Donald Trump abruptly announced on Friday that he plans to ban TikTok from the United States, telling reporters traveling with him on Air Force One that he could issue an executive order as early as this weekend to shut down the Chinese-owned video app.
When Microsoft appeared ready to buy TikTok’s US business, Trump put the water on that too.
“Well, I have that authority. I can do it with an executive order or that,” Trump said referring to emergency economic powers. (Later press reports questioned whether the president actually had that power to do so, and the ACLU tweeted that banning TikTok was “a danger to free expression and technologically impractical.”)
Earlier this month, Secretary of State Mike Pompeo said the U.S. was looking at banning TikTok as well as other Chinese social media apps, citing national security concerns.
Pompeo added that the Trump administration was evaluating TikTok as it has with other Chinese state-backed tech companies like Huawei and ZTE, which he has previously described as “Trojan horses for Chinese intelligence.”
But are national security concerns really behind Trump’s sudden pronouncement?
Or is there another reason why the president wants to ban TikTok?
Social media had their own answer: It’s all about Sarah Cooper.
Cooper, of course, is the actress and comedian who has come to Internet fame by posting videos of her lip syncing Trump’s speeches and interviews to hilarious effect.
She has more than half a million followers on TikTok, and has been written up by The Hollywood Reporter, The Washington Post and The New York Times and appeared as a guest on The Tonight Show With Jimmy Fallon and The Ellen Show.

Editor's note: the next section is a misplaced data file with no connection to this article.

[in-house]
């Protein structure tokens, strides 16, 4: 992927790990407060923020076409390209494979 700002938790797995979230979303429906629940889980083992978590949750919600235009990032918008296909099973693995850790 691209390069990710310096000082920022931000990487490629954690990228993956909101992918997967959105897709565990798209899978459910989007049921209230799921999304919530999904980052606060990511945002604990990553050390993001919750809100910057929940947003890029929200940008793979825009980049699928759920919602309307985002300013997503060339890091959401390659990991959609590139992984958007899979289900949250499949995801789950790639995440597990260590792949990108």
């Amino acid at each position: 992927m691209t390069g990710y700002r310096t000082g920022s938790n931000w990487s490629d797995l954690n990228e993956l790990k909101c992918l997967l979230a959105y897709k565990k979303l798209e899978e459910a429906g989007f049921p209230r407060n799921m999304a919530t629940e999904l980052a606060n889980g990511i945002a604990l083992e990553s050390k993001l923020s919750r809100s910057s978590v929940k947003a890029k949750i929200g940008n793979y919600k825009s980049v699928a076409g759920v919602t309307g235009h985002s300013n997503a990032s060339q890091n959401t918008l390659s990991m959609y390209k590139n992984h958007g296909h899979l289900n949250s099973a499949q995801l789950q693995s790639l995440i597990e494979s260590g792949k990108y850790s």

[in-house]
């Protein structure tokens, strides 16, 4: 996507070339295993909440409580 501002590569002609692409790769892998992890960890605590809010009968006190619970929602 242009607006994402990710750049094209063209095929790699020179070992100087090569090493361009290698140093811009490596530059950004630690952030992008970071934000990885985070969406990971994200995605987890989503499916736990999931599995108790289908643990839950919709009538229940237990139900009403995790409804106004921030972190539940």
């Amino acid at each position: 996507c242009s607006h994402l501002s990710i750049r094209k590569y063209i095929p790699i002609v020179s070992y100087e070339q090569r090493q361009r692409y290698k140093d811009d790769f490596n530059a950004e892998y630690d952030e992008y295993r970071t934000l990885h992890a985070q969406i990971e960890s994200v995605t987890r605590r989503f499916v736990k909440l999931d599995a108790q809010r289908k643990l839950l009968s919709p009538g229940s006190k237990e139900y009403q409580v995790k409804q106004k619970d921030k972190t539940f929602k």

A profile in the Times of London was headlined: “How Sarah Cooper’s Trump Takedowns Made Her America’s New Comedy Hero.”
In “How to Cognitive,” her Trump talks about taking a mental test, with a dumbfounded doctor looking on:
How to cognitive pic.twitter.com/YM51OJ58qA
— Sarah Cooper (@sarahcpr) July 10, 2020
In “How to Bunker,” her Trump defends his honor while cowering in the shower and clutching at the curtain.
In “How to Obamagate,” the president fails to answer what crime, exactly, he’s accusing the former president of committing.
“I like the idea that I’m inspiring the next generation to make fun of our president,” says Cooper.
On Twitter, critics were quick to connect the dots.
“BREAKING: Trump says he’s issuing an executive order to ban TikTok in the United States and we all know it’s because Sarah Cooper made fun of him,” one person posted, while another added, “Trump wants to ban TikTok because @sarahcpr is making him look like an absolute moron. Who wants to let @realDonaldTrump know that TikTok and Sarah aren’t really the problem?”
And yet another reminded her followers of Trump’s famously thin skin:
Trump: Sarah Cooper is being mean to me! I don’t like it when girls are mean to me! Ban Tik Tok because girls are mean to me!
— Meredith Lee (@meralee727) August 1, 2020
But is it only Sarah Cooper who has gotten under Donald Trump’s skin?
After all, when the crowd at his Tulsa rally was far smaller than predicted, teenagers with TikTok accounts immediately claimed responsibility, saying they and their followers had registered for hundreds of thousands of tickets for the campaign rally as a prank, and then had not shown up.
“Oh no, I signed up for a Trump rally, and I can’t go,” one woman said slyly, adding a comically fake cough, in a TikTok posted on June 15.
Sounds like Donald Trump can’t take a joke.
Here’s some more clips to enjoy: